IHRA to launch massive campaign against quackery
ISLAMABAD – Islamabad Healthcare Regulatory Authority (IHRA) has decided to start a massive campaign against quackery in the capital with the support of the District Health Office and Islamabad Capital Territory (ICT) Police to stop this illegal practice.
“As per guess estimate, around 5,000 quacks have been working illegally and playing with the health of innocent people in the capital,” Chief Executive Officer, IHRA, Dr. Quaid Saeed Akhunzada said on Sunday.
He said that after digital mapping, the authority will have an exact number of quacks functioning in the capital. “We have started collecting data to take action and seal all such clinics with the support of the local administration as we are against this unlawful practice and our policy is zero-tolerance against quackery.”
He said that these quacks are the major cause behind the spreading of various communicable diseases like HIV/AIDS and Hepatitis. He added only legal medical practitioners would be allowed to open clinics in the capital. Dr. Quaid Akhunzada said, “Besides curbing quackery, we are ready to perform our role of policing for legal health establishments also to protect citizens from wrongdoings of the health setups as we have been given mandate with the power to ask from these setups about any illegality with citizens.”
He added, “We have field teams who conduct visits to personally monitor the standards of health facilities in the capital besides completing routine assessments.”
He advised the citizens to submit their complaints in case of overcharging, malpractices, or other related issues with hospitals. “We properly investigate each and every complaint and if any such complaint is found correct, then we can exercise our power of imposing fine upto Rs 1,000,000 or six-month imprisonment or even seal such facility for an indefinite or a specific period, the CEO said.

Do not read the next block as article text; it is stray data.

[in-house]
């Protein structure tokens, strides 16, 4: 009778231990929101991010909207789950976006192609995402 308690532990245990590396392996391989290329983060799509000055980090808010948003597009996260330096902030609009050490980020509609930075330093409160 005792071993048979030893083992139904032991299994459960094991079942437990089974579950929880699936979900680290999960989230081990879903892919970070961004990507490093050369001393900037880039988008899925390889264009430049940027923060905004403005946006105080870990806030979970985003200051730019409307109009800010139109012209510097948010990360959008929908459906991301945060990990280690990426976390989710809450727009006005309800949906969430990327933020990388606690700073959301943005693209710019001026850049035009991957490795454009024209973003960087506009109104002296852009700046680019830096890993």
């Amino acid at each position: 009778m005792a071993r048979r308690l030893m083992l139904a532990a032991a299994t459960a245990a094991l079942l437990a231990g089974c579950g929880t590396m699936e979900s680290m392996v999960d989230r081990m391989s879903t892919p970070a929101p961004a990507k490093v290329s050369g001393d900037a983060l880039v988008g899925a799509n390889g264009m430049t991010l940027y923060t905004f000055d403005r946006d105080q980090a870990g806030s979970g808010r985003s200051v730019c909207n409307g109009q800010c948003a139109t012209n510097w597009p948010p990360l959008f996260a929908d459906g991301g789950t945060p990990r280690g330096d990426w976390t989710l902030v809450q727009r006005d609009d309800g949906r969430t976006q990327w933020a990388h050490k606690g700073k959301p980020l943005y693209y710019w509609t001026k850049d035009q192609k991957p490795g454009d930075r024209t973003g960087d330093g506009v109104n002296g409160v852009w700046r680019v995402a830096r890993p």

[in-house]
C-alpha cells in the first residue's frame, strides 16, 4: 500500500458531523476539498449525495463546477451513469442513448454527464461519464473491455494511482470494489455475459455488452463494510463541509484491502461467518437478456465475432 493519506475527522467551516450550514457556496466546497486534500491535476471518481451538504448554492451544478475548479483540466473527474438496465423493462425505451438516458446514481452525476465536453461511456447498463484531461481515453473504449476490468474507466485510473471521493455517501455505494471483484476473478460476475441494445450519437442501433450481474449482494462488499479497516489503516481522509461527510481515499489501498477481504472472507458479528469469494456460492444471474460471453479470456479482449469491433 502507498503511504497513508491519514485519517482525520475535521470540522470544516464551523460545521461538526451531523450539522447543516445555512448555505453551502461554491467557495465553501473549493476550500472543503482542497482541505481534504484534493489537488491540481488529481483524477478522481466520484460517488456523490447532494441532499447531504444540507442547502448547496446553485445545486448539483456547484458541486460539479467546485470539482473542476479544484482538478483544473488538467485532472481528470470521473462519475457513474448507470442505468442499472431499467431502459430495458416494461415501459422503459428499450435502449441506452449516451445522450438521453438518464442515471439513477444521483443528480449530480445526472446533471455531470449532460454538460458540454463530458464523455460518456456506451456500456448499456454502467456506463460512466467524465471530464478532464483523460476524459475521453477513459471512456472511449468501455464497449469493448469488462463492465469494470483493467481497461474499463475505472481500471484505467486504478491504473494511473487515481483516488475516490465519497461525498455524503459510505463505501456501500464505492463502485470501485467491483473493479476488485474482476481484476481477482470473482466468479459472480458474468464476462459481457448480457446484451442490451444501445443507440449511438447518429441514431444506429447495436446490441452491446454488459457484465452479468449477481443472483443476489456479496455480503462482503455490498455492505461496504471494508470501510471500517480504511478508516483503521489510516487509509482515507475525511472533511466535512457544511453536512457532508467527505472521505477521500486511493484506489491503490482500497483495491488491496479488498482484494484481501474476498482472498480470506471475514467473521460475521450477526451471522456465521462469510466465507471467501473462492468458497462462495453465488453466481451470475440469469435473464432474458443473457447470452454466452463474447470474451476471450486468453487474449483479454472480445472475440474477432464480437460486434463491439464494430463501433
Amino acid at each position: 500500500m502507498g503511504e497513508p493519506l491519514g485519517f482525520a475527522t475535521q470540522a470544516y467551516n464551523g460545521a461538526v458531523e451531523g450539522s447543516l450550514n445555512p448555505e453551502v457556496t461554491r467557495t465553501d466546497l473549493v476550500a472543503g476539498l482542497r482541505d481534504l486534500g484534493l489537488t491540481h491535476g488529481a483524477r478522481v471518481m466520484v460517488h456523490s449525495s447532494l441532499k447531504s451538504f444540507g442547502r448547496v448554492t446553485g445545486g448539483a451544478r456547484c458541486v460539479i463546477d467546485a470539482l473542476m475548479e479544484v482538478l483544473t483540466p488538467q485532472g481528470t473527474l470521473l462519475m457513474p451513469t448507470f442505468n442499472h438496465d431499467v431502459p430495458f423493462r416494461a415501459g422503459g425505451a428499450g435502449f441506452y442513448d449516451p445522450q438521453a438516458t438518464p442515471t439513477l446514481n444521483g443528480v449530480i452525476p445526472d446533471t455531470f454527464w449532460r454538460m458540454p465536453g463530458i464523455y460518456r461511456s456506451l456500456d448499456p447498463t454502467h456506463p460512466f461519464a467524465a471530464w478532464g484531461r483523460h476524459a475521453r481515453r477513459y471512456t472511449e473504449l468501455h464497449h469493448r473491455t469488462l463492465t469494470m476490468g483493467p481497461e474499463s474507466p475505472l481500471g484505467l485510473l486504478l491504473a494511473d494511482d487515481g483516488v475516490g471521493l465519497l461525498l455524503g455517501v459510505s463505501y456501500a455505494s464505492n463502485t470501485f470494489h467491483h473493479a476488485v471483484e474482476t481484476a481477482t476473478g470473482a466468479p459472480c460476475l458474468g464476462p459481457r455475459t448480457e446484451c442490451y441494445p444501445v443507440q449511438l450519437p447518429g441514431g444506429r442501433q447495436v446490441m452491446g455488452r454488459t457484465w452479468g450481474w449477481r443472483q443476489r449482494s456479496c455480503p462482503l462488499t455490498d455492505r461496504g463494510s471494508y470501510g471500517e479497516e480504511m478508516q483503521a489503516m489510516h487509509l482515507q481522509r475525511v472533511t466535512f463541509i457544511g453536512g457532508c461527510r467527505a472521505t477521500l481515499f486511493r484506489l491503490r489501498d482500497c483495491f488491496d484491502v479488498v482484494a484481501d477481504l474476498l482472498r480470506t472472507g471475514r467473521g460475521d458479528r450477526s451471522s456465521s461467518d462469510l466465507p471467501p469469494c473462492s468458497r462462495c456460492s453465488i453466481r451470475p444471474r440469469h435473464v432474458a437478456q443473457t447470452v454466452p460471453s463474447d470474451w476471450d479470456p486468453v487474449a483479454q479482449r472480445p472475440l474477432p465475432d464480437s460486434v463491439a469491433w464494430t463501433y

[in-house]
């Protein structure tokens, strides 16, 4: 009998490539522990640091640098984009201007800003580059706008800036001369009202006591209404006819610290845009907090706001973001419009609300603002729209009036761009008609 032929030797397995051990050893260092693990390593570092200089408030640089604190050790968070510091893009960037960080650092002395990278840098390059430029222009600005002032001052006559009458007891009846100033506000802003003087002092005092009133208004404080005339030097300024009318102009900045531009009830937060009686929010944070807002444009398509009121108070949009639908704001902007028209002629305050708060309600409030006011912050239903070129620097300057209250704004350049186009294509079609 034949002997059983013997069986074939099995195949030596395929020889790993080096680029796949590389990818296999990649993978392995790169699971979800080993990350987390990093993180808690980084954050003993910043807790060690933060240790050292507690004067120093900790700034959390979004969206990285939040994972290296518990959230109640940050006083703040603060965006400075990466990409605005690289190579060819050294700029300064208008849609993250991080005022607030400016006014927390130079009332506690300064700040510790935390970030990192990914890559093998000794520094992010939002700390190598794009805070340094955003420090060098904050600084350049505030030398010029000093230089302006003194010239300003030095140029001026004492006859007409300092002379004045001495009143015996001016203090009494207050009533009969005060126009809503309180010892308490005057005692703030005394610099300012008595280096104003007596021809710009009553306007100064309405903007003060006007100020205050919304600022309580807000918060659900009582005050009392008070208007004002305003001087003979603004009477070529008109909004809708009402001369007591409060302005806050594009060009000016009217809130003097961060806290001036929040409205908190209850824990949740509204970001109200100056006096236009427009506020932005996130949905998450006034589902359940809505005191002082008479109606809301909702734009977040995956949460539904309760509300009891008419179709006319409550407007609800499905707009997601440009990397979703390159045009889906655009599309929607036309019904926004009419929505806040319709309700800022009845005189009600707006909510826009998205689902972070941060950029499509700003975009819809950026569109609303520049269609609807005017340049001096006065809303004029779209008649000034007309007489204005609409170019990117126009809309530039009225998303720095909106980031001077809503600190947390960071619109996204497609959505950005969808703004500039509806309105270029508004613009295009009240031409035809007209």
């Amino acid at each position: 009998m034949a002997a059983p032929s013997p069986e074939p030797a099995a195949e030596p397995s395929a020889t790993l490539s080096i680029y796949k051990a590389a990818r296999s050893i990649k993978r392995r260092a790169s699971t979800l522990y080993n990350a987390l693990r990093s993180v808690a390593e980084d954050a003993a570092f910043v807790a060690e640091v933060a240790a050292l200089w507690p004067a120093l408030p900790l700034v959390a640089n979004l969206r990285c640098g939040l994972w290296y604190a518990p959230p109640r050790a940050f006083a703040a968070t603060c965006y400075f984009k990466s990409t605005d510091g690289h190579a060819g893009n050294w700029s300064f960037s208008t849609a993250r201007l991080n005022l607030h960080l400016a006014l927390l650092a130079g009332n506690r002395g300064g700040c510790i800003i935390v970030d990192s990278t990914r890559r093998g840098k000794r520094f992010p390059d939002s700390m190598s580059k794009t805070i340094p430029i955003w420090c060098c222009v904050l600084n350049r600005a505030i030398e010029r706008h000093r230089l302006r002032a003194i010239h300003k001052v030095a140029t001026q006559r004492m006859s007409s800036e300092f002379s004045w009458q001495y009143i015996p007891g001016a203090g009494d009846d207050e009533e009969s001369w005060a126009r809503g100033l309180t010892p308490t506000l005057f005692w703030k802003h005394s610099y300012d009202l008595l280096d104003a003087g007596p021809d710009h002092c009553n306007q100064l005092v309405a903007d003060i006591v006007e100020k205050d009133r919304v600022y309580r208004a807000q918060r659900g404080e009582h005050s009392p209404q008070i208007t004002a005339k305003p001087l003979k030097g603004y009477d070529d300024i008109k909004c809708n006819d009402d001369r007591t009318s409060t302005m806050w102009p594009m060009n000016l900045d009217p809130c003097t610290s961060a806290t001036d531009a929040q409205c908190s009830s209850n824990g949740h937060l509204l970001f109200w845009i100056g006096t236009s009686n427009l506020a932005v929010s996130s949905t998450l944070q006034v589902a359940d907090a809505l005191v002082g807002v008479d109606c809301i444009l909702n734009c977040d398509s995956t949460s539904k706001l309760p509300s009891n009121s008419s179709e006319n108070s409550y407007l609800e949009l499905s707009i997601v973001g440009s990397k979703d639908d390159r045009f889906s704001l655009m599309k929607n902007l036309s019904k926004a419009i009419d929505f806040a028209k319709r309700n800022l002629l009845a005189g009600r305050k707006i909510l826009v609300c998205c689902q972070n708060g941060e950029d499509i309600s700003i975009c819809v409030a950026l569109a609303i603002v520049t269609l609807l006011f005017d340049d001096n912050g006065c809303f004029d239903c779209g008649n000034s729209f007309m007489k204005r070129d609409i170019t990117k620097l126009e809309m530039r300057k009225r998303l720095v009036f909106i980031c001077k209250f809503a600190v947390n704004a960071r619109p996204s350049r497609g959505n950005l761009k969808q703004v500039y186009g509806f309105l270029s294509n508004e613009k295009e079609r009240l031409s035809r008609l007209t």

He said that the main objective of IHRA is to regulate healthcare services and establishments in the capital. He said that in order to regulate these health establishments, the authority is working on standards and after completing its documentation work on these standards, health establishments will be examined to know whether these standards are being observed or not.
He added after observing these standards, the license will be issued to the eligible setups to operate in the capital while the authority will not allow working substandard setups.
He said these steps aimed at ensuring that formal or informal and public or private healthcare services to the citizens of the capital are at par with the international standards to further internationally recognise these services also.
“We have decided to train the staff of all hospitals, institutes, centers, and laboratories phase-wise on how to raise the standard of their respective facility, and in the next step after assessing and giving them rating we would give them a one-year license.”
The CEO said, “Our monitoring process would be ongoing as we would monitor these healthcare setups even after giving license while the authority will also assess their standards at the time of renewal of license. There will be a regular checking mechanism to evaluate their services.”
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